You may know my series on teaching statistics using cartoons. Now imagine my surprise when I found someone, who wants to teach archaeology using comics! (more…)
In my class “3D modelling and reconstruction in Archaeology”, my students created a Virtual Reality experience, from the initial research to the final portation to a game engine. Besides some advice, the students did archieve the end result all by themselves.
“Digitalisation” is a buzzword in the humanities, closely connected to the Digital Humanities, to open access, reproducibility, sharing heritage and so forth. I believe it is a very important step to a better and more open science. There is one point though, that is important to me: I’ve worked with books 115 years old. How can we make sure people will be able to read our digital output in another 115 years?
The new Assassin’s Creed game takes place in Ancient Egypt. Beside the usual gameplay, where you have to follow a story, collect items and explore the world, you can experience the game totally free from that as a kind of observer in order to learn something about Ancient Egypt. Is this concept ready for the classroom?
There are quite a number of cartoons out there, which feature jokes on statistics and which I use in my quantitative methods for archaeologists class. I want to share my fun, but there are too many for just one blog post, therefore: Let a new series be born!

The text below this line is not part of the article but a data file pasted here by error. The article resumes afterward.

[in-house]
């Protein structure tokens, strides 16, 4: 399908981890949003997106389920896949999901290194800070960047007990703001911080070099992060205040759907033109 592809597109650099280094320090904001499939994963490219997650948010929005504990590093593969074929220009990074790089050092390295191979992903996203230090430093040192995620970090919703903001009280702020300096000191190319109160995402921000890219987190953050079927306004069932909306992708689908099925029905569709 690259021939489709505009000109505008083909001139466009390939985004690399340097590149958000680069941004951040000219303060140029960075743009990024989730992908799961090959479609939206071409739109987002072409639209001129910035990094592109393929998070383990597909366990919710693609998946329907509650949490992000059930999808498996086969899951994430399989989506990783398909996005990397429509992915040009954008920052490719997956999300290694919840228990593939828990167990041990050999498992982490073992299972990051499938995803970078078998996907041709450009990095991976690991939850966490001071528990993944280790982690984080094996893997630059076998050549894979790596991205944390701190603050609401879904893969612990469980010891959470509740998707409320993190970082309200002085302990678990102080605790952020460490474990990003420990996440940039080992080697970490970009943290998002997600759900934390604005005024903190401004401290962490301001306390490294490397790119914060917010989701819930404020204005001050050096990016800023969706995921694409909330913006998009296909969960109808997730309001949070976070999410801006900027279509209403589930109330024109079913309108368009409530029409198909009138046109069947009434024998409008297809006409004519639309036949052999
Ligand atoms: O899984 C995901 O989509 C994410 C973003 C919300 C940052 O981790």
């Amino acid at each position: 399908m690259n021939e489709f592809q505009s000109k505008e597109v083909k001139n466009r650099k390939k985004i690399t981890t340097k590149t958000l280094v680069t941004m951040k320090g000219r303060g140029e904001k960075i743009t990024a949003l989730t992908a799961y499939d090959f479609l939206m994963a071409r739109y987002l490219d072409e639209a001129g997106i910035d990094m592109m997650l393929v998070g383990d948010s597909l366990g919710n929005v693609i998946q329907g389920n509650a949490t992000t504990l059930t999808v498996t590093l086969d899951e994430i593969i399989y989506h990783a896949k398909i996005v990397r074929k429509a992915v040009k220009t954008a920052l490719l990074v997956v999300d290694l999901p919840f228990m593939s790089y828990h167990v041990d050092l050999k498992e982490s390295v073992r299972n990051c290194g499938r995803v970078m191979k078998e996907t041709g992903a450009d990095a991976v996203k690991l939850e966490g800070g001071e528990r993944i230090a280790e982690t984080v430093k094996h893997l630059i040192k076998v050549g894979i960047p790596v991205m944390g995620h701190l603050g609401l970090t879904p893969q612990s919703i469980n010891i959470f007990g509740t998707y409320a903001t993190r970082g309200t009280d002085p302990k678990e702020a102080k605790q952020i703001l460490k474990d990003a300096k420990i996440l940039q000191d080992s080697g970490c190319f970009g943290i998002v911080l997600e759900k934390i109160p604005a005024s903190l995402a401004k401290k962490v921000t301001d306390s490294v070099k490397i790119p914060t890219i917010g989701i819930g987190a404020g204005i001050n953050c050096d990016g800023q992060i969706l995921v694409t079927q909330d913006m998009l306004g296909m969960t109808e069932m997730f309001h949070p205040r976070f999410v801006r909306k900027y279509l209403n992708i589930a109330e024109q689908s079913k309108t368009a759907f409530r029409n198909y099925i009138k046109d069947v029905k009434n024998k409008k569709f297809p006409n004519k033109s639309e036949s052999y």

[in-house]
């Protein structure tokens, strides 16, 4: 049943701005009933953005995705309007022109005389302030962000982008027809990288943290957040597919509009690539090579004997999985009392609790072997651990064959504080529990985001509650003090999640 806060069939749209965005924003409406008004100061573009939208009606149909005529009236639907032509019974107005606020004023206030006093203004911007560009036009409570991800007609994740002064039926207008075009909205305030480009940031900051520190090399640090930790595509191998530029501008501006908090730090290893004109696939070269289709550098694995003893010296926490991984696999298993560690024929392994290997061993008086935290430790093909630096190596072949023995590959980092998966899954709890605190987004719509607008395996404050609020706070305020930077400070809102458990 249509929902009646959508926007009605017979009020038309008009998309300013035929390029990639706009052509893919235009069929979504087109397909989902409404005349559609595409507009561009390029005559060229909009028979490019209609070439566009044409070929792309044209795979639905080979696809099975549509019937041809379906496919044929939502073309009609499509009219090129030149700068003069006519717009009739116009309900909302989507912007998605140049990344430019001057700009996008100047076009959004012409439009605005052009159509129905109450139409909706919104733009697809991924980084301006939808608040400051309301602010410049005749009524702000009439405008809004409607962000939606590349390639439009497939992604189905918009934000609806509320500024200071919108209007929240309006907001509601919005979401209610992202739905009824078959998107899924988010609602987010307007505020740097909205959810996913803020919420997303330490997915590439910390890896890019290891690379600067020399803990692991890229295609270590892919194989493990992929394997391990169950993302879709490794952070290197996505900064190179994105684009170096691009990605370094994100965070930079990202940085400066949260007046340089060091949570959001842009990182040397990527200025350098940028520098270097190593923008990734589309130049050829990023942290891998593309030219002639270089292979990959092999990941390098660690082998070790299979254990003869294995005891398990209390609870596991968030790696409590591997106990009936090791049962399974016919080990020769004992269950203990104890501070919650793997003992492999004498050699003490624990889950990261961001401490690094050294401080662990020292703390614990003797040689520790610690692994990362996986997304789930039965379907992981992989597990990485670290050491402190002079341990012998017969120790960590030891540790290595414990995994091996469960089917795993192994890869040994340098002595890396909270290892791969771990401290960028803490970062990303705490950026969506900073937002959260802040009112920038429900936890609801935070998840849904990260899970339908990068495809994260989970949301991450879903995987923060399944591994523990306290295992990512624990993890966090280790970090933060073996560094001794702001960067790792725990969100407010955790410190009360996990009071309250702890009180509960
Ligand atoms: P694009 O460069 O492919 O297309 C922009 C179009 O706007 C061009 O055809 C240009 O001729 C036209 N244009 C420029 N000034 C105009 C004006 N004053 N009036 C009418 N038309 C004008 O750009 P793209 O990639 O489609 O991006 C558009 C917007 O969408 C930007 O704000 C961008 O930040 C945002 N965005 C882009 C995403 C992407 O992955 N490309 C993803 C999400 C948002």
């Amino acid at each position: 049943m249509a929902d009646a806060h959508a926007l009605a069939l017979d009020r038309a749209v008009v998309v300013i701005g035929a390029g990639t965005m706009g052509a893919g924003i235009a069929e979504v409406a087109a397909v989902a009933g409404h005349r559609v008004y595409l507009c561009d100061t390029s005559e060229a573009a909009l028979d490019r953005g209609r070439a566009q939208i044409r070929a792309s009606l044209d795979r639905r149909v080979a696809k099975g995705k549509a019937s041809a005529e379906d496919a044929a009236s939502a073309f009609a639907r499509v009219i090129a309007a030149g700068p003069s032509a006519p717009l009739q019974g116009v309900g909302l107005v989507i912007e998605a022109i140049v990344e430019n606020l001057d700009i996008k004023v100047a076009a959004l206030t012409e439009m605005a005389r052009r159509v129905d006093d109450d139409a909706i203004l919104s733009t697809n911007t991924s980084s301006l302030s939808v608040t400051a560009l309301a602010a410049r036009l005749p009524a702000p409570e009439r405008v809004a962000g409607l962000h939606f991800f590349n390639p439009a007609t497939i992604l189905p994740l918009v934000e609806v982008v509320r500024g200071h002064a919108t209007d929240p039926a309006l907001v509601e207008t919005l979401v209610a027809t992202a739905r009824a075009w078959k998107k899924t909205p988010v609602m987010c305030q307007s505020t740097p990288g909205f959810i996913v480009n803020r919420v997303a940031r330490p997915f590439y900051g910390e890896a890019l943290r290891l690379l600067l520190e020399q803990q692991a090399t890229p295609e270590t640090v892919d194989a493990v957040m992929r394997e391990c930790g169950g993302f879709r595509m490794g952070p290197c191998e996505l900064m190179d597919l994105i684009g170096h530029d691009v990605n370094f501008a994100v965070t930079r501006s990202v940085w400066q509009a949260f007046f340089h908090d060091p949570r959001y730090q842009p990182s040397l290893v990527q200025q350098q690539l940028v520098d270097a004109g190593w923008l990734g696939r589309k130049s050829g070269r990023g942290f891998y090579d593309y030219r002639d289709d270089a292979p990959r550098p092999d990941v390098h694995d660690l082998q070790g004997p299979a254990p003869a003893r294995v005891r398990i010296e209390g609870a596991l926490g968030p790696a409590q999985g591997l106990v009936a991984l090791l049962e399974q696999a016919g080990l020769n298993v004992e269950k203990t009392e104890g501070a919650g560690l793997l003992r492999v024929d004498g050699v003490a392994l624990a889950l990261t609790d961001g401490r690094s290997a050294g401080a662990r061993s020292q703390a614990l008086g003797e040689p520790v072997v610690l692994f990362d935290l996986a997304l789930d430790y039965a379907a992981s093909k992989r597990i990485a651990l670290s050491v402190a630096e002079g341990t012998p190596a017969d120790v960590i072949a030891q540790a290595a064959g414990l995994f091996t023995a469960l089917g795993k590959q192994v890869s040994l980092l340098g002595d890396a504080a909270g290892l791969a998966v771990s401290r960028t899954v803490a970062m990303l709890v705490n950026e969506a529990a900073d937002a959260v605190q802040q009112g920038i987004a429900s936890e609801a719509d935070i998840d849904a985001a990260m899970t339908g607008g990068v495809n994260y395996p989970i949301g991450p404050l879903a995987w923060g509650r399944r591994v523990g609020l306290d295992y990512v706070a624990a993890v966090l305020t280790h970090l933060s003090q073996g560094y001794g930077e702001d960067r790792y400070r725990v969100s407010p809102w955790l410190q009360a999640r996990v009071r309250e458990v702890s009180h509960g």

I’ll begin the series with more general statistical topics in cartoons. (more…)
It is 2018! Time to document our archaeological digs digitally, wouldn’t you say? We have it all: CAD to draw plans; GIS for maps; photogrammetry / structure from motion for 3D models and rectified photos; databases to connect all this with feature description… why use paper at all?
In this series of posts, I want to test in what capacity a AAA-game in a historical setting can actually teach me – as an aracheologist – something I don’t know about history. I have studied Near Eastern Archaeology, Prehistory and Assyriology, but never Egyptology, what would be the perfect branch of study for this game. Nevertheless I still can learn and by playing Assissins Creed Orgins and researching the scientific facts behind it, I want to find out if the game is well researched and document what I learned from it. Spoilers ahead!
For a long time, I did not post anything about the progress of the visualisation project in Cologne-Weiden. Now, we are actually almost finished and I will try to recap some of the steps we were going through. Today’s post topic are the Structure from Motion models of the busts in Cologne-Weiden.
On the 12th to the 13th of October 2018, we will host a symposium at our institute. The symposium (that means there will be wine!) is called “Communicating the Past in the Digital Age – Digital methods for teaching and learning in Archaeology” and the actual Call for Papers is out!
The well known Austrian information scientiest Gerhard Chroust wrote an article “Software-Archäologie: Eine interdisziplinäre Betrachtung” (“software-archaeology: an interdisciplinary view”) in which he compares the maintenance of software with archaeology. It is a kinda cool and funny article, really.
This is a dialogue between Sophie Schmidt and Sebastian Hageneuer, where we will discuss the advantages and frustrations of free and open source software. We invite you to join the discussion in the comments below.